The fashion forecast is reporting a flurry of polka dots! Polka dots usually pop up most prominently on children’s items, but now they’re arriving from all directions, covering everything from <a title="Lamp Shades" href="http://www.atgstores.com/lamp-shades_2416.html" target="_blank">lamp shades</a> and <a title="Dog Leashes" href="http://www.atgstores.com/type-of-dog-collars-and-leashes-dog-collars-leashes_11212_oa0273639.html" target="_blank">dog leashes</a> to <a title="Luggage" href="http://www.atgstores.com/bags-luggage_2713.html" target="_blank">luggage</a> and <a title="Sheets" href="http://www.atgstores.com/sheets_12772.html" target="_blank">linens</a>. The list goes on and on … kind of like Weird Al's “Polkattack!”
In medieval times, dots were neither admired nor amusing. Considering the lack of technology to evenly place dots in a consistent pattern, random spots were more likely to be taken as the onset of a serious disease. By the mid-1800s, however, they were being printed with a roller and causing far fewer outbreak rumors.
Around the same time, polka music (and the accompanying dance) spread throughout Europe and then on to America, where it was credited for inspiring the pattern’s name. With textile machinery advancements around the turn of the 20th century, polka dots eventually became easier to print on fabric and thus a popular pattern was born.
Polka dots have popped up all over during the past century. Here’s a look at their spotted history:
<strong>1920s:</strong> Walt Disney draws Minnie Mouse into a signature red and white polka-dotted dress that eventually becomes internationally distinguished and adored.
<strong>1930s:</strong> Polka dots peak in everyday fashion and make their way to the White House when first lady, Eleanor Roosevelt, embraces the trend.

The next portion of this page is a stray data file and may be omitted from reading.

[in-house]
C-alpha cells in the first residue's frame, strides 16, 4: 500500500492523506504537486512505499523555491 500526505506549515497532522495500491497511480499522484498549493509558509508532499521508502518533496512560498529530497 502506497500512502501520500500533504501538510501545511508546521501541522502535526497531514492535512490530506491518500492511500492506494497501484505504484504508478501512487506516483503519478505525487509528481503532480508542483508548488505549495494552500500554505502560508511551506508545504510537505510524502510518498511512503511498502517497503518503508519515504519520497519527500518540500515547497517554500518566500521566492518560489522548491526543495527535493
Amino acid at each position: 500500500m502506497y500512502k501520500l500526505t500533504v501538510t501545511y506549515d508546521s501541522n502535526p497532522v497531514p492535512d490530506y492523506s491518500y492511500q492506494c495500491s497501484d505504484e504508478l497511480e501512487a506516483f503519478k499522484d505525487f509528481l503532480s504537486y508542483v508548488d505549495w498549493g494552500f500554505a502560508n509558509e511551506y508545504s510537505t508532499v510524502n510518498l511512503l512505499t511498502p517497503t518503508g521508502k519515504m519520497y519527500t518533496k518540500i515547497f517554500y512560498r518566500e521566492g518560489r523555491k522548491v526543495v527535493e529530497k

<strong>1940s:</strong> Frank Sinatra is first spotted with his breakthrough song, “Polka Dots and Moonbeams,” a good 20 years before Brian Hyland's billboard hit, “Itsy Bitsy Teenie Weenie Yellow Polka Dot Bikini.”
<strong>1950s:</strong> Polka dots are <em>also</em> a girl's best friend when they take center stage on Marilyn Monroe’s flirty frocks, while fashion icons Lucille Ball and Audrey Hepburn also play a role in sporting wholesome spotted skirts.
<strong>1960s:</strong> Polka dots depart their dainty ways, mod styles make them big and bold, and DC Comics gets madly dotty with its introduction of the Batman antagonist, Polka Dot Man.
<strong>1970s:</strong> The Tour de France begins the tradition of decorating the “King of the Mountains” – the fastest uphill rider – in a red polka-dot jersey.
<strong>1980s:</strong> Shoulder pads, ruffles for days, bad hair and worse makeup are all the rage. Sadly, polka dots are also subjected to this unruly fashion beast as the likes of Madonna, Prince and Dolly Parton rock the dots across pop culture genres.
<strong>1990s:</strong> In “Pretty Woman,” Julia Roberts transforms from trashy to classy when she dons a sweet brown dress with white polka dots, which prompts the dotted color combo to trend for quite a while.
<strong>2000s:</strong> An <em>Infinity Net</em> painting by Japanese conceptual artist Yayoi Kusami, who is known for her polka-dot obsession and avant-garde installations, sells for $5.1 million at Christie’s and sets a record for female artists at the time.
<strong>Present:</strong> The Duke and Duchess of Cambridge introduce the newest heir to the thrown of England. Kate pays tribute to the late Princess Diana when she steps out in a baby-blue dress with white polka dots; similar to a polka-dotted dress Diana had worn when she first presented baby William.
Given its history, <a title="ATG Stores Homepage" href="http://www.atgstores.com/default.aspx" target="_blank">ATGStores.com</a> believes the loveable polka dot never really goes out of style – it just loses the spotlight periodically before circling back around!